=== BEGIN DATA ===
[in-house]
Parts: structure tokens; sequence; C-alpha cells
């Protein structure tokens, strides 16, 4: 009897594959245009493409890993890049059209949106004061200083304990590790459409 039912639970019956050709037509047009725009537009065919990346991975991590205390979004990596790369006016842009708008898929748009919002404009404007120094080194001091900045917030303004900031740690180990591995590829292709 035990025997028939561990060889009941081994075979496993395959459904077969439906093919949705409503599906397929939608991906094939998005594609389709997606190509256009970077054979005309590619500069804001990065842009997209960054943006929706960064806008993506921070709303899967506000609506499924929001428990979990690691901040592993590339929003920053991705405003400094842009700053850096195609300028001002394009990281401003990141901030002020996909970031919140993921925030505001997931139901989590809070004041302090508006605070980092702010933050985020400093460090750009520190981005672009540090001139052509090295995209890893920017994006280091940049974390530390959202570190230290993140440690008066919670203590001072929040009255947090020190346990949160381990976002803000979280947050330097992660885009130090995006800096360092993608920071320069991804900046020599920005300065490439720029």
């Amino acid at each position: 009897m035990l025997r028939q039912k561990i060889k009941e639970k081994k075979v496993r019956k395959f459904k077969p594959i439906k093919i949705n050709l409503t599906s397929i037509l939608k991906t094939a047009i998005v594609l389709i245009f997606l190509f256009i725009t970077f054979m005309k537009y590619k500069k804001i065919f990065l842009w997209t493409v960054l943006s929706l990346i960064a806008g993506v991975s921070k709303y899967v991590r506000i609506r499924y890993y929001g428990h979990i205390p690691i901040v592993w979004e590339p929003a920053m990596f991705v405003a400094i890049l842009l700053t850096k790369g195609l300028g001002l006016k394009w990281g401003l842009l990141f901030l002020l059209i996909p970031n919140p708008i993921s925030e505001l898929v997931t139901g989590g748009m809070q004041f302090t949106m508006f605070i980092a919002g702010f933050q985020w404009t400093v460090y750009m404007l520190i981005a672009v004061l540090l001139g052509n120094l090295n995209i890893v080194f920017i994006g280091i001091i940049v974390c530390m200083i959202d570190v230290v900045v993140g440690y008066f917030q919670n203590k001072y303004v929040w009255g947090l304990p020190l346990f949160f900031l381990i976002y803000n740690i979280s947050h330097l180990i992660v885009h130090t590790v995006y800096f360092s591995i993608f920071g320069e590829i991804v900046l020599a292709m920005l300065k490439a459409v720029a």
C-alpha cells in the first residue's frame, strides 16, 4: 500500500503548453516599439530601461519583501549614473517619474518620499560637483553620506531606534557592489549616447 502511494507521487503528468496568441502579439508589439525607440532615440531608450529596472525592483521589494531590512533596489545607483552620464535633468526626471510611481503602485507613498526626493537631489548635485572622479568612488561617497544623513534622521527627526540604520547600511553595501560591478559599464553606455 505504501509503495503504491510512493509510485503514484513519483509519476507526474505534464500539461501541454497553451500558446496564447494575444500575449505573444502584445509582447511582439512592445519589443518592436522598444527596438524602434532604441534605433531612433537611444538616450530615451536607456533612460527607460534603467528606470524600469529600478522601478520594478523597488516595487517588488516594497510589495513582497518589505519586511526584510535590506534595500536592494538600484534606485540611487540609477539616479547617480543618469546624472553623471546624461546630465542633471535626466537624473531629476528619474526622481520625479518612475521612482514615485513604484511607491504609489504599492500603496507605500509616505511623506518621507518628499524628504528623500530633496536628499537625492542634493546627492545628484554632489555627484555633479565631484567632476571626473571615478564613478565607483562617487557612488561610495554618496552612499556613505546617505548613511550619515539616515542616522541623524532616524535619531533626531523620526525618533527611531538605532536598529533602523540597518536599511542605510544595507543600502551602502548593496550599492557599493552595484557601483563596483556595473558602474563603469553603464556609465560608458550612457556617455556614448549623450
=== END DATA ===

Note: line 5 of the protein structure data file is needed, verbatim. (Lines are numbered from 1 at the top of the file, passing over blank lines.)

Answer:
C-alpha cells in the first residue's frame, strides 16, 4: 500500500503548453516599439530601461519583501549614473517619474518620499560637483553620506531606534557592489549616447 502511494507521487503528468496568441502579439508589439525607440532615440531608450529596472525592483521589494531590512533596489545607483552620464535633468526626471510611481503602485507613498526626493537631489548635485572622479568612488561617497544623513534622521527627526540604520547600511553595501560591478559599464553606455 505504501509503495503504491510512493509510485503514484513519483509519476507526474505534464500539461501541454497553451500558446496564447494575444500575449505573444502584445509582447511582439512592445519589443518592436522598444527596438524602434532604441534605433531612433537611444538616450530615451536607456533612460527607460534603467528606470524600469529600478522601478520594478523597488516595487517588488516594497510589495513582497518589505519586511526584510535590506534595500536592494538600484534606485540611487540609477539616479547617480543618469546624472553623471546624461546630465542633471535626466537624473531629476528619474526622481520625479518612475521612482514615485513604484511607491504609489504599492500603496507605500509616505511623506518621507518628499524628504528623500530633496536628499537625492542634493546627492545628484554632489555627484555633479565631484567632476571626473571615478564613478565607483562617487557612488561610495554618496552612499556613505546617505548613511550619515539616515542616522541623524532616524535619531533626531523620526525618533527611531538605532536598529533602523540597518536599511542605510544595507543600502551602502548593496550599492557599493552595484557601483563596483556595473558602474563603469553603464556609465560608458550612457556617455556614448549623450